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The Whippet #57: Spooooooooooooky

McKinley Valentine — 4 min read

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Morning friends! A mini issue because I have a freelance deadline, but since it's Halloween you have to call it a DEADline and do a spooky laugh.

I guess while we're on the theme:

There's no such thing as "fear of the unknown"

You will hear, from very intelligent people, that fear of the unknown not only exists but is the secret driving force behind many of our decisions.

“The oldest and strongest emotion of mankind is fear, and the oldest and strongest kind of fear is fear of the unknown.”
― H.P. Lovecraft
“The most destructive force against human progress isn’t natural disasters, disease or global warming…it’s our own fear of the unknown.”
― The first blog that came up when I googled this phrase to make a point

Xenophobia can be explained by fear of the unknown, they say. Fear of death, fear of change — all just fear of the unknown in disguise. And that humans have exerted huge amounts of effort into putting order and predictablity into life. I read recently that industrialised agriculture, which forces crops into predictability, is about removing the fear of uncertainty.

When I was a kid, I overhead my mum and her friends talking about my fear of the dark (I was, at the time, hiding in the hallway behind the living room door, too scared to walk down the dark hallway to my bedroom). They said it was really fear of the unknown.

It wasn’t. It was fear that a monster would grab me from behind and hurt me. Knowing there definitely was a monster waiting in the dark to hurt me would have removed all of the uncertainty and none of the fear.

Similarly: we are not uncomfortable with the general uncertainty of food production, we’re afraid of famine. Say you get a promising job offer in a distant city. But you’re nervous about accepting it. Are you afraid of the unknown, or are you afraid, say, that you won’t make any friends there, all your old friends will forget you, and the job will turn out to suck?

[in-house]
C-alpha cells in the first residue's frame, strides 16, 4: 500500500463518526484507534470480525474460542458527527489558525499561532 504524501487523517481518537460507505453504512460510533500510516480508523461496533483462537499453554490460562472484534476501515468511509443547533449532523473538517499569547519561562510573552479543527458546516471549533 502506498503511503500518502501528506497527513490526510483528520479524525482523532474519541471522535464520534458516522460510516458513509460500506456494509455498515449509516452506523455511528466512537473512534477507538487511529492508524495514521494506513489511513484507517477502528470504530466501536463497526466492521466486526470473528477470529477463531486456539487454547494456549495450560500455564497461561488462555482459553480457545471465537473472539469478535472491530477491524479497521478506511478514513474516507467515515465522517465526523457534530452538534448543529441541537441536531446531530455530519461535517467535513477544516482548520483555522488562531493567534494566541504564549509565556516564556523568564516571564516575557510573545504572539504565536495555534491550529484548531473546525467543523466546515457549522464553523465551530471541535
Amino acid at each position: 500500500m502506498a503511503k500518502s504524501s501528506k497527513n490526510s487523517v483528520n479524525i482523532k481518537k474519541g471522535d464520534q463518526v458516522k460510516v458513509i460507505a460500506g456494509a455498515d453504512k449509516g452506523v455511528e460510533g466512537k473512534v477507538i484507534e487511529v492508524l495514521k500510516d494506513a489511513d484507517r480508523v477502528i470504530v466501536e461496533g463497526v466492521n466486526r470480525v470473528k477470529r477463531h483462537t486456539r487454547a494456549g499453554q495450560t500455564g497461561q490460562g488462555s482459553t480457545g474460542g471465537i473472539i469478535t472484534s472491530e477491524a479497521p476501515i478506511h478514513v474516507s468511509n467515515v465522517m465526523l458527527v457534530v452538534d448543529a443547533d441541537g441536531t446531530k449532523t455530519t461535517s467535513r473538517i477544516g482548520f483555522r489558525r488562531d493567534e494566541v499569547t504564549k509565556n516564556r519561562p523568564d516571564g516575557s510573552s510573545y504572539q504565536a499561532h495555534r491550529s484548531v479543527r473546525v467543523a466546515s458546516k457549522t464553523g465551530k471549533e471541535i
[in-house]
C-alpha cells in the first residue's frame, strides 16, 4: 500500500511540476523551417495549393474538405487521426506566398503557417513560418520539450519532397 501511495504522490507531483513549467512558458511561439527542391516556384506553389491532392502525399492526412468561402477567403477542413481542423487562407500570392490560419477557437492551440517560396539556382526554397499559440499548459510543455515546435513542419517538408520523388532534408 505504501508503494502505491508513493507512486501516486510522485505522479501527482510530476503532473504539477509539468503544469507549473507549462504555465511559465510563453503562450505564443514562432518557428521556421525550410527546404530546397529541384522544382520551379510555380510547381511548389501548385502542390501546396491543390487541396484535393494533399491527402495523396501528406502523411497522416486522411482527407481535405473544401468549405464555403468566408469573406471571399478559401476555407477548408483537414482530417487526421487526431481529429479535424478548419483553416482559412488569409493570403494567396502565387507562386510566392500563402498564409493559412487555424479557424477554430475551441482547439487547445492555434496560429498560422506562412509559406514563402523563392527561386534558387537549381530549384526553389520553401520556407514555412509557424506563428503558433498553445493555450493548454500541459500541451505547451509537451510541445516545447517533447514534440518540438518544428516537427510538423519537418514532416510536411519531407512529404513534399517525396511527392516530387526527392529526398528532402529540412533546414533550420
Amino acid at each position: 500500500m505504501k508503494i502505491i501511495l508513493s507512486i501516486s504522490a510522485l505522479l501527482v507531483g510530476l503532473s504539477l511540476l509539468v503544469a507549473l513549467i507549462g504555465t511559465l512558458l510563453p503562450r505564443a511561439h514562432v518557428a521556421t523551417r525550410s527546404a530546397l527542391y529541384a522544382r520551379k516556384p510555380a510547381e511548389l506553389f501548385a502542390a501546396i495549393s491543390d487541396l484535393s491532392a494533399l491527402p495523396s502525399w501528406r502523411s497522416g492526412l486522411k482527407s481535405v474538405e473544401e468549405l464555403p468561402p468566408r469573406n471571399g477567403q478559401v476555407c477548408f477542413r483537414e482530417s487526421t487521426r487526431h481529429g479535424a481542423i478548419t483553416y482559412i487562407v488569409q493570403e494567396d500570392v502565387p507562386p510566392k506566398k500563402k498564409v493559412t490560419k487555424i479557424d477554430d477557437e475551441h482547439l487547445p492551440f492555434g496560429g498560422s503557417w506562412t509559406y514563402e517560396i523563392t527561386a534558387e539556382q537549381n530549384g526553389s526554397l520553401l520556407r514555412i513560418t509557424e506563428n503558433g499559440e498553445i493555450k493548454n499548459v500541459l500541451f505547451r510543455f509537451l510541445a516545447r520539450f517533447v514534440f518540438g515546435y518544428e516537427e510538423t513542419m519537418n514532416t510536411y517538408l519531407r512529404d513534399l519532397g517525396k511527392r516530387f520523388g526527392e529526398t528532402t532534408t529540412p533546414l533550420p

I’m afraid of death, not because I’m not sure what will happen afterwards, but because I’m pretty sure that’s the end of my consciousness and my ability to ccommunicate with the people I love, and I hate that. H.P. Lovecraft was afraid of black people, Jews, Syrians, Spaniards and Italians, among others, and he gets off pretty damn lightly calling that “fear of the unknown”.

Uncertainty can make a fear worse, because often what you imagine might happen is way worse than what is at all likely to happen. But the thing you’re afraid of is still that catastrophic, exaggerated, worst case scenario, not the uncertainty.

It’s hard to categorically disprove, because uncertainty is a common presence in everything you’ve been afraid of. But that’s just because, by definition, you’re only afraid of things that might happen in the future (even if it’s only a few seconds in the future) and there is always uncertainty about future events! The actual fear is the very obvious thing you’ve been worrying about — probably some form of suffering, humiliation or abandonment.

A last note: There are people in this world who deal with fear by making the thing they’re afraid of happen. Maybe your girlfriend is amazing and you’re so afraid of losing her that you’re afraid all the time — so you cheat on her, scuttling the relationship yourself.

That’s one of the few times someone seems to have been more afraid of uncertainty than of the thing itself.

But I would argue they were still afraid of the thing — of losing their girlfriend — they were just unable to manage that fear. They hated being afraid so much that they would rather be regular-miserable than fearful-miserable. There’s still no reason to bring uncertainty into it.

PS I put this up on Medium in case anyone wants to share it.

PPS. I have a vague idea that Carl Jung is behind this unchallenged truism, but this is a Mini Whippet so you'll have to get mad at him yourself.

Useful word: velleity

Pronounced: vuh-LEE-uh-tee
Means: a wish or desire not strong enough to actually act on in any way

Why pubs are called things like "The Rose & Crown" and "The Prancing Pony"

This is super obvious but I didn't figure it out till recently. It's because most people were illiterate. These are clear images that easily tell you the name without you having to know your letters. It's also why you might hear "at the sign of the [pub name]".

Image on the left is the sign above 3 Wise Monkeys, a pub in Sydney, and incidentally the place I had my first official alcoholic drink after turning 18.

What. WHAT. You remember this film?

Will Smith plays a magical negro who helps Matt Damon get his golf mojo back?

It's based on the Bhagavad Gita. That is, the 1500+ year old Hindu epic that Hare Krishnas will sometimes try and give you. Roughly speaking, it's the story of Krishna (under the name of Bhagavan. BHAGAVAN.) helping Arjun get his battle mojo back. Matt Damon's character's name is Randulph Junah. R. Junah.

That's all from me today, full Whippet next fortnight I promise!


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